Last week I had to create a gamplay video for Network Traders in order to participate in a video games contest. I used to do some video editing before, but it’s been a while and I rarely did screen capturing before. So I had some special requirements and had to start looking for the right tools. This is what I came up with.
In order to create gameplay videos, you basically need two different kinds of tools. A video editing tool and a screen capturing tool. The first one is pretty straigt-forward: use Shotcut. Shotcut is a free and open-source video editor which is easy to use and provides various basic filters. More than enough for your first steps in video editing. Most important for me was that you can create videos in any aspect ratio. Besides a video in a standard format, such as HD or UHD, I also wanted to do a portrait format video for Youtube Shorts. This makes sense if your game is played in portrait mode. Not every video editor is capable of that, but Shotcut does it without complaining.
Just one note of caution: Shotcut may crash! I once lost 45 minutes of work because it was suddenly gone, without a recovery point. So save regularly, and if the timeline starts to look weird in some way, restart the tool to be on the safe side!
The right screen capturing tool was not as easily selected. I had four requirements, as I wanted to grab the footage for my video from the Unity editor.
- It is possible to capture any rectangle on the screen with arbitrary aspect ratios.
- The mouse pointer can be hidden and is not visible in the captured video.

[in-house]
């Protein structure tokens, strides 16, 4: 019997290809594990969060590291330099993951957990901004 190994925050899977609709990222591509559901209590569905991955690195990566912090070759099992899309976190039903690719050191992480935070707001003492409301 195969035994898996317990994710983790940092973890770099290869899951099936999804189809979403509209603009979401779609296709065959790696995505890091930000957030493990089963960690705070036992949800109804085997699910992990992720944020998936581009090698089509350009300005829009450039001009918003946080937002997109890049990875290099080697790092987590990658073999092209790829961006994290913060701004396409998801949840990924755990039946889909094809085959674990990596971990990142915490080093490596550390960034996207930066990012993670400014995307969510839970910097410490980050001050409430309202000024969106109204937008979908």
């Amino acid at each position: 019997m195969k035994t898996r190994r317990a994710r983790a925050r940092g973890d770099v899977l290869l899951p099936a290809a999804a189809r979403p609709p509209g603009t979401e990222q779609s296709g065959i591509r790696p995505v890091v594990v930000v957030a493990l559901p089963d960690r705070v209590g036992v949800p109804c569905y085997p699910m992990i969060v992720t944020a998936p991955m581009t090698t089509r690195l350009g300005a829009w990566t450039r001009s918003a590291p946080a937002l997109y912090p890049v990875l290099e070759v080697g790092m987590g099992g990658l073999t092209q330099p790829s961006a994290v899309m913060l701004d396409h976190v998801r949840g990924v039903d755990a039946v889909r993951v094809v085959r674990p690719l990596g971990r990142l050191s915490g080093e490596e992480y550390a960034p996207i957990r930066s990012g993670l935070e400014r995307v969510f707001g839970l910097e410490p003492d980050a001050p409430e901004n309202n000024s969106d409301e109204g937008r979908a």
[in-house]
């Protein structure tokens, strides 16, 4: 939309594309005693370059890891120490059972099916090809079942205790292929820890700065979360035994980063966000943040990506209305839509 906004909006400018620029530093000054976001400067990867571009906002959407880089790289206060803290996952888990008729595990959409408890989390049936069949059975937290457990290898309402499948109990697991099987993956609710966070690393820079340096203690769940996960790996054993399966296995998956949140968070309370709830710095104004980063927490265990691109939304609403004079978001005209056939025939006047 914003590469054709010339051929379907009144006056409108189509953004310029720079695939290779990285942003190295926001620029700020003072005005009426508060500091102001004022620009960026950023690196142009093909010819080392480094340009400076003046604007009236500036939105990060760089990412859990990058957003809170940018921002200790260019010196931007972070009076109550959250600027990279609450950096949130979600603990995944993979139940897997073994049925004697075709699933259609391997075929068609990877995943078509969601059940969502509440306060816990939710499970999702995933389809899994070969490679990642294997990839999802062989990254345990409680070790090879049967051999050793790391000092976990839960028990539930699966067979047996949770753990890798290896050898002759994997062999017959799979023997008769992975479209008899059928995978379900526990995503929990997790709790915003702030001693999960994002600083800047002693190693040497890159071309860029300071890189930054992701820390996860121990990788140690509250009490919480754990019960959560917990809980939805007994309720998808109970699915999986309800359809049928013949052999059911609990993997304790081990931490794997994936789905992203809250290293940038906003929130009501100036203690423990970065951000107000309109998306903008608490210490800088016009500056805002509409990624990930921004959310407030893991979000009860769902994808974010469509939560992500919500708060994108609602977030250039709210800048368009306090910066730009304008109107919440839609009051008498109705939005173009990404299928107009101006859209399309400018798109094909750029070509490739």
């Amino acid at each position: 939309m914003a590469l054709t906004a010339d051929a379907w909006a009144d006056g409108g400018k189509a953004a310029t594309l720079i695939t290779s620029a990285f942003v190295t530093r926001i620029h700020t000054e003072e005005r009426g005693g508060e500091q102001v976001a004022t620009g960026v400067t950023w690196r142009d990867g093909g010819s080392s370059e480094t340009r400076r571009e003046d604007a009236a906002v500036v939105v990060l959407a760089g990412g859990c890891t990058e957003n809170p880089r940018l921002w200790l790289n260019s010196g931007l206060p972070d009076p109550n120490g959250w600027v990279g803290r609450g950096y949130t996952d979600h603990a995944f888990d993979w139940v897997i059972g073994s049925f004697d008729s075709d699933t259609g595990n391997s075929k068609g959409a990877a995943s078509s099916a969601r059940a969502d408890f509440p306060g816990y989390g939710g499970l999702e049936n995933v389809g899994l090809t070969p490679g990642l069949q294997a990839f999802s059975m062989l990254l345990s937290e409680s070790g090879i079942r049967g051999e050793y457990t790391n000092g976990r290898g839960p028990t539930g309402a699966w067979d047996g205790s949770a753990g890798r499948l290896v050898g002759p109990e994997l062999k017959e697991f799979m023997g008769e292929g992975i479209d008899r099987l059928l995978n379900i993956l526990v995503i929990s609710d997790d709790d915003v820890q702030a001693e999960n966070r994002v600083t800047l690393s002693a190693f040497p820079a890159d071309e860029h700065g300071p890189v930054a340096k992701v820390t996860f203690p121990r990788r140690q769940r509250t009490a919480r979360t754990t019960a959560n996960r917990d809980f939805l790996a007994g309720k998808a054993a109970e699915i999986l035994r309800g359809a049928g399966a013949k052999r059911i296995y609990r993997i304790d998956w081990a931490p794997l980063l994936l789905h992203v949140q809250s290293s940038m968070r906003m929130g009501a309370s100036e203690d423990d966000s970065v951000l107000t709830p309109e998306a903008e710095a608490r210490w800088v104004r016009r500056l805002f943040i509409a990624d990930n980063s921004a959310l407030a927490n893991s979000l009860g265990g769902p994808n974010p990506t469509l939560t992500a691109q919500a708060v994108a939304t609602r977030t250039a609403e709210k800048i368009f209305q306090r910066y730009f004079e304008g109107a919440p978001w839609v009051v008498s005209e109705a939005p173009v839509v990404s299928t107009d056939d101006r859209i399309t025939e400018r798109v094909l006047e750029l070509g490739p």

- The tool is free to use.
- There is no watermark in the video.
I looked at a few alternatives before I finally found a good solution. This is a list of the ones I tried but was not happy with:
- XBox Game Bar: already built into Windows 10 and higher, it can be opened using Windows+g. While easy to access, it only features full-screen video capturing.
- Ezvid: could, in theory, capture an arbitrary rectangle of the screen, but in the free version the size is increased to that of the front credits snippet added automatically. But anyway, there is no way to hide the mouse pointer.
- Icecream Screen Recorder: also features a free version, but although it could capture arbitrary areas of the screen and hide the mouse pointer, it adds a watermark to the whole video.
And finally, I came across OBS Studio again, which I had used years before already and completely forgotten about. The “Open Broadcaster Software” is open source and capable of all I needed. However, the settings may be somewhat difficult to find, as not everything has a convenient, interactive user interface. So, e.g., if you want to select a rectangle for recording, you need to first select you source (the window recording), then open the “Edit Transform” window shown below. Here you can manually set the dimensions for your video, and some additional parameters.
With all the searching for the right tools I was quite busy for four or five evenings. But for an amateur, I am quite happy with the results, and I do not want to withhold them from you. So have a look at my Youtube Shorts video below, which is one of the two videos I created.
What do you think about it? Which tools do you use for video capturing and editing? What commercial tools are better and how much more do they cost?
The next thing I have to check out is where to find suitable music and audio clips for these videos. If you have any suggestions about that, please leave a comment. Or join the discussion on Mastodon!